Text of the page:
“Information” is an abstract concept, a measure of “surprise,” which governs computation and communication, while “Physics” describes the natural world, with laws governing the behavior of atoms, electrons, and other concrete objects. Research in the topic of Physics of Information in Area IV links these two fields, and seeks to discover and understand how new kinds of information processing and communication are enabled by different laws of physics. Two examples illustrate our efforts in the Physics of Information:
Beyond Silicon—the most successful platform for modern information processing is the silicon chip, but at present rates of advancement, individual logic gates will soon reach size scales at which bits of information will need to be encoded in individual molecules or atoms, or in single electrons and photons; and time scales will soon reach beyond nanoseconds, to the need for control at the picosecond and femtosecond regime. Significant research thus focuses on alternative devices and system models for computation. This includes the development of all-optical logic gates, realized with a microfabricated integrated waveguide Mach-Zehnder interferometer, using the nonlinearity of an embedded semiconductor material to allow photons to interact with each other. Nonlinear optics also provides, in the ultrafast regime, femtosecond optical frequency combs, which allow absolute measurement to one part in 1015, useful for realizing high speed, ultra-low noise analog-to-digital converters. And at sub-nanometer length scales, carbon nanotubes allow capture and control of single molecules for novel post-silicon electronic devices.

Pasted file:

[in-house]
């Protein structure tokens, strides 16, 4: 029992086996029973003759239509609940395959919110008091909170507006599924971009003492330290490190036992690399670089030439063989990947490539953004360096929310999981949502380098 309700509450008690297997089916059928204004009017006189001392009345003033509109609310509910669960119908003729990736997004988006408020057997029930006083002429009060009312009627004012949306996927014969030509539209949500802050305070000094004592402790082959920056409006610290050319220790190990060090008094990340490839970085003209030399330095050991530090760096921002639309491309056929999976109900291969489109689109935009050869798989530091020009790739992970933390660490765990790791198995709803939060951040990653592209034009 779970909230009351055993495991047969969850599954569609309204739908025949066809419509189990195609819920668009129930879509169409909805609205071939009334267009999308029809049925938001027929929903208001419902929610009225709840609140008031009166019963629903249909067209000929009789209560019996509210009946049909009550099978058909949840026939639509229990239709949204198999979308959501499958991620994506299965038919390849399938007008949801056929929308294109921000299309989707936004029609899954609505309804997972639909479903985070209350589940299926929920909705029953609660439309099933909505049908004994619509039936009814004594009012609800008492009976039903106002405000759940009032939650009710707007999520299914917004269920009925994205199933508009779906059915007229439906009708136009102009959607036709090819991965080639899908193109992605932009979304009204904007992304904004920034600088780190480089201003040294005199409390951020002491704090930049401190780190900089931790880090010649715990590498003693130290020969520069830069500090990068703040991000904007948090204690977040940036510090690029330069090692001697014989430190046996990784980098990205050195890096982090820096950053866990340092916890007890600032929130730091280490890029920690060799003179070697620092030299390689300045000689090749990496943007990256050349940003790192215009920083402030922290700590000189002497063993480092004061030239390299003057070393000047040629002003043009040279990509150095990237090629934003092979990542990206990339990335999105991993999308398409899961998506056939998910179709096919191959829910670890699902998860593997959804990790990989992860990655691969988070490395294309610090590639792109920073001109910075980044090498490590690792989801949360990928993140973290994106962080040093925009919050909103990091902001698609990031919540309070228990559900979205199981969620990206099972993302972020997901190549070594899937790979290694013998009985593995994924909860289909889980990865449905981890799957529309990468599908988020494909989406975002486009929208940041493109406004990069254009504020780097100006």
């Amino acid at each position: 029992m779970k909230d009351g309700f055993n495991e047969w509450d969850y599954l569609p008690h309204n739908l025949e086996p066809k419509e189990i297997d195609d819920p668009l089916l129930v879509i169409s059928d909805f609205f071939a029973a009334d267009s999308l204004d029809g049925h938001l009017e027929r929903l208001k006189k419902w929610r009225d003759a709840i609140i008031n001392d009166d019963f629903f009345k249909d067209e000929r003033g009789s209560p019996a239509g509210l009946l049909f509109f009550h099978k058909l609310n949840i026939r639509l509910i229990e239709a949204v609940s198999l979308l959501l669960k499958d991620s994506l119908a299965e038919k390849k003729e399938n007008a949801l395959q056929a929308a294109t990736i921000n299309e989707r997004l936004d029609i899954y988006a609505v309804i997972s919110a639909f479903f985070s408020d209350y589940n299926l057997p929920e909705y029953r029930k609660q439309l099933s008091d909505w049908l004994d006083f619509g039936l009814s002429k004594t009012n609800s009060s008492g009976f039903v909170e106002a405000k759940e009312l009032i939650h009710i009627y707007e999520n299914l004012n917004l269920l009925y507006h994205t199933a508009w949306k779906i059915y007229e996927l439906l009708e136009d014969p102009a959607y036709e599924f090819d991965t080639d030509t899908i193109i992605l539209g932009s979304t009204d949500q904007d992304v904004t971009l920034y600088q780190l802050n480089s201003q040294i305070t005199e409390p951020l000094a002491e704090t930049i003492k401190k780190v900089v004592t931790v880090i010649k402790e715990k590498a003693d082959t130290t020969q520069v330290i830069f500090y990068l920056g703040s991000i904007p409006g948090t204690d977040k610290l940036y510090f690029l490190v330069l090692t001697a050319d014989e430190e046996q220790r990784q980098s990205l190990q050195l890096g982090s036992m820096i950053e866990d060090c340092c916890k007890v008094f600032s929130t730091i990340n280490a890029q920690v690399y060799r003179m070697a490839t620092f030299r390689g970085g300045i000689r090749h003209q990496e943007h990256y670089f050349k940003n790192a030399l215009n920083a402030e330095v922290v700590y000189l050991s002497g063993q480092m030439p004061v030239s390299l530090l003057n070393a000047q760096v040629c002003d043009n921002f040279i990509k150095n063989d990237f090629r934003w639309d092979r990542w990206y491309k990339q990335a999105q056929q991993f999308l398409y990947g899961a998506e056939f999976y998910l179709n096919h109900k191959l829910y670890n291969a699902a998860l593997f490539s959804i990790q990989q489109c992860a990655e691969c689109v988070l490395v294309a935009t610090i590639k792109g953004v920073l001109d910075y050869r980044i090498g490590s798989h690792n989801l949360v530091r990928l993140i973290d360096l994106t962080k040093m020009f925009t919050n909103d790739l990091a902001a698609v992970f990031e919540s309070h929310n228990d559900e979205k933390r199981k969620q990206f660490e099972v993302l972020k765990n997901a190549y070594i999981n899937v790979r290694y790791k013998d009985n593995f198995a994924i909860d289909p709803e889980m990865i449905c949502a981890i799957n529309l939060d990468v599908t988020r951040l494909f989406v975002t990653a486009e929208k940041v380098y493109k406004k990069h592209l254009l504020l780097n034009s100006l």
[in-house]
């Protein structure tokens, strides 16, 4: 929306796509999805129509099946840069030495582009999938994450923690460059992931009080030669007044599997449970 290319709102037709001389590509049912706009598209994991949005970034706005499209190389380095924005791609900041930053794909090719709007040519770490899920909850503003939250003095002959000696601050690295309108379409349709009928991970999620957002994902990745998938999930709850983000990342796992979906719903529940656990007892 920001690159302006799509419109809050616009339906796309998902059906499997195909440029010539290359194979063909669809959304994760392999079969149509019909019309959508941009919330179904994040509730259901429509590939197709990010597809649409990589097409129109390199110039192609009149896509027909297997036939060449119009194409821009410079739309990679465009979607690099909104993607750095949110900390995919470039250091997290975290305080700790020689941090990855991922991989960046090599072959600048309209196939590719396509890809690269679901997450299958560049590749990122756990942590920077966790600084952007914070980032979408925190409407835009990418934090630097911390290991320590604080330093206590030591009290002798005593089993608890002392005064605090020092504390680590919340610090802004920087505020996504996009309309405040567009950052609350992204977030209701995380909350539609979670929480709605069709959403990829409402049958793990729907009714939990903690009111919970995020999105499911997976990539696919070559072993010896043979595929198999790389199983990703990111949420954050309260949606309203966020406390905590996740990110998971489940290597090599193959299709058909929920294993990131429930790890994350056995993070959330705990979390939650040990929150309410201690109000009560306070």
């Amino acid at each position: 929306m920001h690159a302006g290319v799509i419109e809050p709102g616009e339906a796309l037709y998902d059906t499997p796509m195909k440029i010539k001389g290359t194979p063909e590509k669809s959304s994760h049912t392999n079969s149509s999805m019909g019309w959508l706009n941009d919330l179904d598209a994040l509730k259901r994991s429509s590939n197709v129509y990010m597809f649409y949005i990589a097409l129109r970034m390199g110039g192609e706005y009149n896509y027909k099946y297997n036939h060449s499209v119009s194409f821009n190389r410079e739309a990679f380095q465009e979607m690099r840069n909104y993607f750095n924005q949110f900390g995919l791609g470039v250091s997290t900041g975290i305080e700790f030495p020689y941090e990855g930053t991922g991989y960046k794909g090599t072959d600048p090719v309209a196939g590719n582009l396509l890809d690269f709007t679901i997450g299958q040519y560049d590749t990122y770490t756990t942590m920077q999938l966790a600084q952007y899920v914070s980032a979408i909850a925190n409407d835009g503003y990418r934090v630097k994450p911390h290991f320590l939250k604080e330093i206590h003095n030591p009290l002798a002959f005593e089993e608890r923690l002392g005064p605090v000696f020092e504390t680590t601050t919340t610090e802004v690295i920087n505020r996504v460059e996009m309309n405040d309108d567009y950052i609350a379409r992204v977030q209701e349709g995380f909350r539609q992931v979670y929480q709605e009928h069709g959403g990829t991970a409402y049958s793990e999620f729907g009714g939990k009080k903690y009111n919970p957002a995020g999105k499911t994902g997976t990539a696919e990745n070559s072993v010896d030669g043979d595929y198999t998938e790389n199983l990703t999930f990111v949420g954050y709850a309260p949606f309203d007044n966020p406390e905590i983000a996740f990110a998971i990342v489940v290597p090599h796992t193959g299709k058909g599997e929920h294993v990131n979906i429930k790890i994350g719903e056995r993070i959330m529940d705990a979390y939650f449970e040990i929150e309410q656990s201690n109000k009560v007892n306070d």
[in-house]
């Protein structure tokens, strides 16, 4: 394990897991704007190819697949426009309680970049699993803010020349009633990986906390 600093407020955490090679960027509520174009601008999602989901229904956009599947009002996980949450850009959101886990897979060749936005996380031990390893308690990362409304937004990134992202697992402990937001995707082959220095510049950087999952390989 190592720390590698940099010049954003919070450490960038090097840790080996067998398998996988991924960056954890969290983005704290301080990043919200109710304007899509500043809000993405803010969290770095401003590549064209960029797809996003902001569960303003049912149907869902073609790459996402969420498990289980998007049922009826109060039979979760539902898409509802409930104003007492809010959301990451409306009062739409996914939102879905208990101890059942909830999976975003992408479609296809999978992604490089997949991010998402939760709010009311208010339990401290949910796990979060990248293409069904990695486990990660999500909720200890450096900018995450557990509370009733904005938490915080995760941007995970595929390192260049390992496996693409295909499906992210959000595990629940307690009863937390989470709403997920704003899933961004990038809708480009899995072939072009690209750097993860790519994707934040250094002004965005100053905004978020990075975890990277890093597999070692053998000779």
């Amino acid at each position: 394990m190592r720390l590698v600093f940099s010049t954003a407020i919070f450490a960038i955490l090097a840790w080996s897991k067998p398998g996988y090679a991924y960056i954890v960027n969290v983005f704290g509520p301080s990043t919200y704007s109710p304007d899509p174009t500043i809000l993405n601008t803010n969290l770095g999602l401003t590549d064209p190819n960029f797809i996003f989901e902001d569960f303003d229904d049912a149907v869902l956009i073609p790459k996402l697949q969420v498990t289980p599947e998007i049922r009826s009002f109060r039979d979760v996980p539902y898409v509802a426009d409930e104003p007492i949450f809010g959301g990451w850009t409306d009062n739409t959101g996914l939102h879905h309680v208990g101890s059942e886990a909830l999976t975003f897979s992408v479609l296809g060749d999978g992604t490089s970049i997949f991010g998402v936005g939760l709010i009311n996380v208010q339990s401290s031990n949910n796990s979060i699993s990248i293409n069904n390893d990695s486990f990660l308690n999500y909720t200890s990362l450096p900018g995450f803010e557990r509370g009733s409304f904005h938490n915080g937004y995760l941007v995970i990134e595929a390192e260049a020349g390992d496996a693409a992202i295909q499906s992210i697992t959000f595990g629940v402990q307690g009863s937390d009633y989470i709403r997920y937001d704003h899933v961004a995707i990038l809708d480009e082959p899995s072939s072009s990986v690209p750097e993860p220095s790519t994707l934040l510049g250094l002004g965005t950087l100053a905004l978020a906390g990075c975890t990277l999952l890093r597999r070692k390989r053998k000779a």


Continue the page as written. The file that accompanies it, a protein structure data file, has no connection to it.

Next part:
Quantum Information—ultimately, size and time scales are reached at which the physical laws switch from the classical behavior of Newton and Maxwell to the quantum behavior governed by Schrödinger and von Neumann. Surprisingly, quantum systems can solve certain mathematical and computational problems exponentially faster than is known possible with just classical systems, as has been demonstrated in experiments at MIT. Research here in Area IV spans a broad range of physical systems, using microfabricated chips to trap and control single atoms, and microscopic superconducting Josephson junctions to realize quantum bits. These devices have coherence times up to one second, and build on results by Area IV faculty demonstrating simple quantum algorithms such as quantum factoring, with nuclear spins in molecules. Research in Area IV also shows how measurement with quantum states can improve imaging resolution beyond the diffraction limit, and how quantum states can allow communication at rates exceeding the Shannon limit.
Physics of Information in Area IV also plays a strong role in a major program at MIT known as interdisciplinary Quantum Information Science and Engineering (iQuISE), an NSF-funded Integrative Graduate Education, Research, and Training (IGERT) program supporting graduate students, and the development of a comprehensive curriculum in quantum information science and engineering at MIT.
|6.050J||Spring||Information, Entropy and Computation|
First Year and Introductory Graduate Subjects:
|6.443J||Spring||Quantum Information Science (meets with 8.371)|
|6.453||Fall||Quantum Optical Communication|
|6.728||Fall||Applied Quantum and Statistical Physics|
|8.422||Spring||Atomic and Optical Physics II|
|22.51||Fall||Quantum Theory of Radiation Interactions|
More Advanced Graduate Subjects:
|6.291||Fall, Spring||Seminar in Systems, Communications, and Control Research|
|6.781||Spring||Submicrometer and Nanometer Technology|
|6.896||Fall||Quantum Complexity Theory (offered Fall 2008 by Prof. Aaronson)|
The following seminars cover material relevant the Physics of Information in Area IV Engineering Physics:
Optics and Quantum Electronic Seminar
Wednesdays, 11 am, room 36-428, Haus Room
NanoStructures Lab (NSL) Group Meeting, Fridays, 3pm, room 36-428
The following research programs also contribute to the Physics of Information: